(Los Angeles, December 18, 2003) – As a result of their performances in last Saturday’s TVG National Handicapping Contest, four knowledgeable horseracing fans have earned the right to be part of “Team TVG” at the DRF/NTRA National Handicapping Championship V, January 23-24 at Bally’s in Las Vegas. TVG will be on-location to provide live updates throughout the tournament.
Heading to Las Vegas to compete for the $100,000 grand prize and the $200,000 in total prize money, as well as for the coveted “Handicapper of the Year” title, will be Fred Hirano, 57, a Los Angeles truck dispatcher; Philip Maniatty, 51, a Miami attorney; Juan Lopez, 29, an Albuquerque medical salesman; and Nicholas Grant, 31, a Waterbury, Conn., mechanical engineer. Each will make his first trip to the National Handicapping Championship.
“This is the first time I’ve been in this contest,” said Hirano, who became interested in horseracing when he was a Los Angeles-area high school student, He has been a handicapper ever since because, he said, “It keeps my mind active.” Hirano labeled himself a small bettor who plays the exotics most of the time. When not wagering through TVG, he can be found cashing tickets at Hollywood Park.
“This is the second year I tried to qualify for Las Vegas,” said Maniatty, who became a horseracing fan when he was 15. “I grew up in Vermont, about two hours from Saratoga Race Course, and it seemed like everyone there followed racing.” Maniatty’s key to handicapping: “I look for horses coming off bad performances with good excuses.”
Lopez had never entered any handicapping contest before this one, despite the fact he considers “playing the horses a second living.” Like the other TVG winners, Lopez was introduced to racing as a teen. “When I was 18 I went to the old Santa Fe Downs with my father, and the rest is history,” he said. Lopez visits New Mexico’s Sunland Park, and makes regular trips to Southern California’s Hollywood Park, Del Mar and Santa Anita.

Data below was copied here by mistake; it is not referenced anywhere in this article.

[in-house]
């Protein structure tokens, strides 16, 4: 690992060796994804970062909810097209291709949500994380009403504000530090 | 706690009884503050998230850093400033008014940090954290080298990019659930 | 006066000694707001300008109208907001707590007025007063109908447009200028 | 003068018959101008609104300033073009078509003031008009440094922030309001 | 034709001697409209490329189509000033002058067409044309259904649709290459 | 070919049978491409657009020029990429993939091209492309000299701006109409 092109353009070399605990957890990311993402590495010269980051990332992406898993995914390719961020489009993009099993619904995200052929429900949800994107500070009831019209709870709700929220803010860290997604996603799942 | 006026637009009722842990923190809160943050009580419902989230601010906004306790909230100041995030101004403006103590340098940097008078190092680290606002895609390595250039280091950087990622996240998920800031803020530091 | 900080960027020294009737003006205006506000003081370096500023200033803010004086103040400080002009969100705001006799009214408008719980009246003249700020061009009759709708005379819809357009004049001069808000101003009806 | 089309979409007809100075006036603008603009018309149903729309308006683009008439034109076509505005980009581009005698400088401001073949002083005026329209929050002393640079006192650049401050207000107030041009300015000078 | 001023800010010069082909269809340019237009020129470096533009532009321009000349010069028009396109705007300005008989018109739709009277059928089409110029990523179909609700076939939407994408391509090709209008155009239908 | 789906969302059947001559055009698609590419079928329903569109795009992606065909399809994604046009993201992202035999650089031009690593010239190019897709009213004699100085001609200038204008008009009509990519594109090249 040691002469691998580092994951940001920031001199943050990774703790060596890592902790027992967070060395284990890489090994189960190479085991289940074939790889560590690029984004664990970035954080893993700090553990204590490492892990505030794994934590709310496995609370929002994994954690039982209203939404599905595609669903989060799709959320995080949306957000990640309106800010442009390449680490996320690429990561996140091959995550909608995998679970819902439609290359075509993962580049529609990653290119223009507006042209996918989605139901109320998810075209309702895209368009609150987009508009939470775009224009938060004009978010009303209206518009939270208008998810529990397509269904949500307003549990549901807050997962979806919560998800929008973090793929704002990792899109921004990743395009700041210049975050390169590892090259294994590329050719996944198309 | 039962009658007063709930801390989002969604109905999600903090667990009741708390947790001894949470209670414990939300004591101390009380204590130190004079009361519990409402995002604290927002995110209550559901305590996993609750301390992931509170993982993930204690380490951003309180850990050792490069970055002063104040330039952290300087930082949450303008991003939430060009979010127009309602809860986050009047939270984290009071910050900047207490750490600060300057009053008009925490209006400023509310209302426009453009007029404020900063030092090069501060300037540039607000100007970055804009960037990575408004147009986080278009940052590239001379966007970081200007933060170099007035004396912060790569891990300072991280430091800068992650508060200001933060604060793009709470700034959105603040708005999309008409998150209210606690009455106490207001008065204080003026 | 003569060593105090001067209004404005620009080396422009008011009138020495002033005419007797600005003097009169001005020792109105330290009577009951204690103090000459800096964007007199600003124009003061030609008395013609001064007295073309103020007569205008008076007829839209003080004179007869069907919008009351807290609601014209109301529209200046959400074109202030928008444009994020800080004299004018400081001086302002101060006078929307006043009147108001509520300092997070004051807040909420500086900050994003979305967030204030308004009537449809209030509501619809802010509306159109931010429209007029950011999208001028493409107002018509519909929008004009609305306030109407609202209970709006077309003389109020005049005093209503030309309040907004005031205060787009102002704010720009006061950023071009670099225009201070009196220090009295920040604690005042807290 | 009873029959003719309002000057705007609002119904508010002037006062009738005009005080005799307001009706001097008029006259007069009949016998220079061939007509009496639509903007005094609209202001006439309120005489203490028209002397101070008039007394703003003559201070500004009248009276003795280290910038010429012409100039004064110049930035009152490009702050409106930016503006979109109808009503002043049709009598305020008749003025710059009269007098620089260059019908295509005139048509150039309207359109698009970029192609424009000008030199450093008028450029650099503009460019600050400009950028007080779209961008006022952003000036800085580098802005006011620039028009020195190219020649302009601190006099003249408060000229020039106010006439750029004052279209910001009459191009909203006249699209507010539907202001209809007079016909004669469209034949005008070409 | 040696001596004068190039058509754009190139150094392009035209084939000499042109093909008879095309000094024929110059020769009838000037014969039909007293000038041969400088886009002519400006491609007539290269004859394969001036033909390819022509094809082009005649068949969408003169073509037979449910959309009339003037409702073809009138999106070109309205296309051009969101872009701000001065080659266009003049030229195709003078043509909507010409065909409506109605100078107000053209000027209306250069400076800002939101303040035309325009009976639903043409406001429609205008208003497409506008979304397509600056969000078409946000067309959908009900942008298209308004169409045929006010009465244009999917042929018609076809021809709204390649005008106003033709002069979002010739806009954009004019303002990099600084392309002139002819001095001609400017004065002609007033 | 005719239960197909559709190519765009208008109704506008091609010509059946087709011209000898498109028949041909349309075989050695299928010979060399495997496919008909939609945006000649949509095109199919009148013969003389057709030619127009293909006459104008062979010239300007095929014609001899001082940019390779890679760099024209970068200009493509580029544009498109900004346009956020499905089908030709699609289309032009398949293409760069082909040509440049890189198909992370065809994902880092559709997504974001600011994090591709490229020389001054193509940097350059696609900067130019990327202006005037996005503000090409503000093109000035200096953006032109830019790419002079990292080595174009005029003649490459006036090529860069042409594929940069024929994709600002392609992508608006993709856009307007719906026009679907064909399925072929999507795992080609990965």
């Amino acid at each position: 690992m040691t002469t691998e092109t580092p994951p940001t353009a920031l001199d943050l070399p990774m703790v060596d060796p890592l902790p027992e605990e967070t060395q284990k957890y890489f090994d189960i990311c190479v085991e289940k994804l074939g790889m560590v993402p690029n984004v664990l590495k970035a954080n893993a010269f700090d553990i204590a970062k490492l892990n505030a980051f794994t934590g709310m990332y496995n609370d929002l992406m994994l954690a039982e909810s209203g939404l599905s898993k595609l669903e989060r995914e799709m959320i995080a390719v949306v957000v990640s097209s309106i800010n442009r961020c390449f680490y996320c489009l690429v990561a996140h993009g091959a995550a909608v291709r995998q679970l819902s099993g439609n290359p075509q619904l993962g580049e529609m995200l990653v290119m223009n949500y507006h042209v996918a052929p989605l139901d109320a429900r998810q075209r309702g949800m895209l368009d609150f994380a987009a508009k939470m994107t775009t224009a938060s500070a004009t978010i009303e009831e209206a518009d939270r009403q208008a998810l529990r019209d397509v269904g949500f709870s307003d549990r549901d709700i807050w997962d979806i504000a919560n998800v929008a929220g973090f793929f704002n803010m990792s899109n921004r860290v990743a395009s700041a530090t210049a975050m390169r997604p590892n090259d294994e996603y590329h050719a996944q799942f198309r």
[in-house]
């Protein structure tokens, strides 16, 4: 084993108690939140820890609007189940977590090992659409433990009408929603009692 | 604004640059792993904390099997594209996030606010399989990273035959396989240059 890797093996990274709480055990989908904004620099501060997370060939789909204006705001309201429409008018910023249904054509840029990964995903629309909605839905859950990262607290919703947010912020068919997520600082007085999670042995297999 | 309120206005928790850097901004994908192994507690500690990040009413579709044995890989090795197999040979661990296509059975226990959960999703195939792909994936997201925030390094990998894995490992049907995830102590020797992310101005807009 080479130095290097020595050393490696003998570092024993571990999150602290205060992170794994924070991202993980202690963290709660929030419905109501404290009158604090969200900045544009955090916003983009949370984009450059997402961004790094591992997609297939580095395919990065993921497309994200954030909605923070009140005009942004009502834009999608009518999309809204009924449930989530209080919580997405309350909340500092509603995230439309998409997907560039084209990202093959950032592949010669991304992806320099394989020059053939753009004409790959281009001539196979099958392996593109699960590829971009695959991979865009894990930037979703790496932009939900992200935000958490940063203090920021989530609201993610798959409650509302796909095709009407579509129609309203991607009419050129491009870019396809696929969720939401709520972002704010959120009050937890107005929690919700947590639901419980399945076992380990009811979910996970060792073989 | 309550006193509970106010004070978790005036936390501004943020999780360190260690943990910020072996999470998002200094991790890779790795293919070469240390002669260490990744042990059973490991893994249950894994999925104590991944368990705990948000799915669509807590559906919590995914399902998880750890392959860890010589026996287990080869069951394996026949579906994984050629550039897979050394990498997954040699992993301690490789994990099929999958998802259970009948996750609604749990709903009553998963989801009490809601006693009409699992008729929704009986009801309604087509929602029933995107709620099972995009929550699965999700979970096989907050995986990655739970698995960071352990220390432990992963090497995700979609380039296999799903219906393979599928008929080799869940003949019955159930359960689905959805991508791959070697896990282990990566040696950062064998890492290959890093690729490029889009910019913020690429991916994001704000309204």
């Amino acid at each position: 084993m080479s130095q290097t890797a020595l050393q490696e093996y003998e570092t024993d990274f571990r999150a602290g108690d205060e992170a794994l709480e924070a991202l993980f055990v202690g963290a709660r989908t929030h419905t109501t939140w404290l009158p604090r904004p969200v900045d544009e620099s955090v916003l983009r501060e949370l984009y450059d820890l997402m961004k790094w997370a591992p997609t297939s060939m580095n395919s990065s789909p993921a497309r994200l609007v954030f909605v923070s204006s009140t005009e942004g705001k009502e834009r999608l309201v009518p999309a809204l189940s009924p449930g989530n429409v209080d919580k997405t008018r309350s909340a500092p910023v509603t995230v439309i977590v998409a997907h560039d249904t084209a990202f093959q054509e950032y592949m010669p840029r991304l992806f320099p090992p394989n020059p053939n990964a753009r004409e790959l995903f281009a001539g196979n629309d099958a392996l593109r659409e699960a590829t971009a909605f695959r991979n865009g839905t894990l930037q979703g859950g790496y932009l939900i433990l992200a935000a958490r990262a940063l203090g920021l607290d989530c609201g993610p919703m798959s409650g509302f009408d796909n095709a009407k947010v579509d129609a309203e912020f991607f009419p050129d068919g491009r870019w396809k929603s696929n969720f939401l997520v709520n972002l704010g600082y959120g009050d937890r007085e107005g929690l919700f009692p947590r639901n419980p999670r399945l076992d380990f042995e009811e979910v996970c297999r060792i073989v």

For Grant, his fourth attempt to qualify for the Handicapping Championship was a lucky one. He became “hooked on the sport” when he was 15 after taking a tour of the Belmont Park backstretch that was arranged by an assistant trainer who was a friend of his father’s. Originally from the Big Apple, Grant gets to Belmont when he can.
TVG contest rules mirrored those of the DRF/NTRA National Championship with participants required to place mythical $2 bets on 10 designated races from tracks across the country. Payoffs were on win and place. At the conclusion of Saturday’s event, Hirano had a bankroll of $134.80, Maniatty had won $128.20, Lopez had earned $126.20 and Grant had taken home $126.00. While there was no real money involved, the foursome did cash the ticket they were hoping for – a trip to Las Vegas, including airfare and accommodations at Bally’s, where they will compete against 236 other handicappers who have qualified for the National Championship.
“Since we’ll be covering the event we h
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